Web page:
Falcon 9 'suffers anomaly,' fails to reach ISS

By Andrew V. Pestano
Falcon 9 'suffers anomaly,' fails to reach ISS
The SpaceX Falcon 9 rocket explodes shortly after liftoff at 10:21 AM from Complex 40 at at the Cape Canaveral Air Force Station, Florida on June 28, 2015. The objective of the launch was to send supplies to the International Space Station. Photo by Joe Marno-Bill Cantrell/UPI | License Photo

CAPE CANAVERAL, Fla., June 28 (UPI) -- SpaceX's reusable rocket, the Falcon 9, on Sunday suffered its third failed, fiery attempt to launch for outer space and return to land on a drone ship.

NASA held a joint press conference with SpaceX representatives about the rocket's failure.


SpaceX, owned by Elon Musk, launched the Falcon 9 at 10:21 a.m. The main objective of the mission was to deliver a SpaceX Dragon capsule to the International Space Station as part of a $1.6 billion contract with NASA.

"Up until 139 seconds into that flight we experienced an anomaly, which led to a failure of the mission," SpaceX President and Chief Operating Officer Gwynne Shotwell said. "We are obviously collecting data."

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Shotwell added that there were signs of pressurization and that no safety issues were reported.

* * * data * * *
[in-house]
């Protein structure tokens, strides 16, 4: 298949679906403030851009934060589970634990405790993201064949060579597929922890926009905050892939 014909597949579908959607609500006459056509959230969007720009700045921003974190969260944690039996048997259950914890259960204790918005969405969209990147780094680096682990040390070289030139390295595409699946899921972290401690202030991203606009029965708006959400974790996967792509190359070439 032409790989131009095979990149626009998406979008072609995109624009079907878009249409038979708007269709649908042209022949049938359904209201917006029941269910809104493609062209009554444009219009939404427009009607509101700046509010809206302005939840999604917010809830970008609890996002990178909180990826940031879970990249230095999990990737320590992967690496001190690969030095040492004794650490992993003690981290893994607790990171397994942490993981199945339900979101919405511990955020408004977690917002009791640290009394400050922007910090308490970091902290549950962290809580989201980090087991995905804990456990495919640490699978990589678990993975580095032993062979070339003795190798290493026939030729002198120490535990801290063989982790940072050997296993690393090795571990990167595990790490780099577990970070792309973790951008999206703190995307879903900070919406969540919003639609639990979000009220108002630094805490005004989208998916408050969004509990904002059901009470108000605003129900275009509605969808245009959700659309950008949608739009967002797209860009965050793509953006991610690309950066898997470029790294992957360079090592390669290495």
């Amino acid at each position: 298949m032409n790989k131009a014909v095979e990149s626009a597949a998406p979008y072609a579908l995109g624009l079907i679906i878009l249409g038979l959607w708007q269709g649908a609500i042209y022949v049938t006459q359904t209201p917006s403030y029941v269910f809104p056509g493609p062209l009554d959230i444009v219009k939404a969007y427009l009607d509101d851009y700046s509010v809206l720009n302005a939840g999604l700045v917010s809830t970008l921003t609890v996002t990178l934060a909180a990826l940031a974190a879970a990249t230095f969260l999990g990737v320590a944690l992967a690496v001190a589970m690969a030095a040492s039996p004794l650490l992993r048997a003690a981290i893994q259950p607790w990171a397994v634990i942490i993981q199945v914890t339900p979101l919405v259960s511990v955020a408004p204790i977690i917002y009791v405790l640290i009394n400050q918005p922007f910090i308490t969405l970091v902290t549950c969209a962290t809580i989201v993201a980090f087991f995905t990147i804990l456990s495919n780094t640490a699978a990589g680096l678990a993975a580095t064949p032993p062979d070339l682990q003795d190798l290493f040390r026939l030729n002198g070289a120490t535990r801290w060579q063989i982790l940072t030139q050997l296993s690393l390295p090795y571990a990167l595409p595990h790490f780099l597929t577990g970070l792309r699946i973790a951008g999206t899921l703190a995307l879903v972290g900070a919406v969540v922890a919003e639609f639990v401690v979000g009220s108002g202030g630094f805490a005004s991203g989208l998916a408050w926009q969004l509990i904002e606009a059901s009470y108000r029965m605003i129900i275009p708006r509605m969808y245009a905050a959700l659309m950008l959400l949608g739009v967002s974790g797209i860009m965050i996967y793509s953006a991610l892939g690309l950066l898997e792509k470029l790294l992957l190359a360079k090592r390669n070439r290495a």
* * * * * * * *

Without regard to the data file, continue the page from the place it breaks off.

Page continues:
William H. Gerstenmaier, associate administrator for human exploration and operations at NASA, said that it is a "tough day."

"This is not where I wanted to be on a Sunday afternoon," Gerstenmaier said. "It's a pretty important loss."

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Supplies at the International Space State are adequate, but there was a significant loss of research equipment, including a space suit. Gerstenmaier added that "the crew's in no danger."


The Falcon 9's nine Merlin engines ignited, went through maximum dynamic pressure and went supersonic before the rocket exploded, a SpaceX spokesman said during a live webcast.

"There was some type of anomaly during first-stage flight," the SpaceX spokesman said, also stating SpaceX engineers will review data.

The Dragon capsule was filled with more than two and a half tons of supplies.

NASA released a statement on the Falcon 9's loss.

"We are disappointed in the loss of the latest SpaceX cargo resupply mission to the International Space Station. However, the astronauts are safe aboard the station and have sufficient supplies for the next several months," NASA Administrator Charles Bolden said in a statement. "We will work closely with SpaceX to understand what happened, fix the problem and return to flight. The commercial cargo program was designed to accommodate loss of cargo vehicles. We will continue operation of the station in a safe and effective way as we continue to use it as our test bed for preparing for longer duration missions farther into the solar system."

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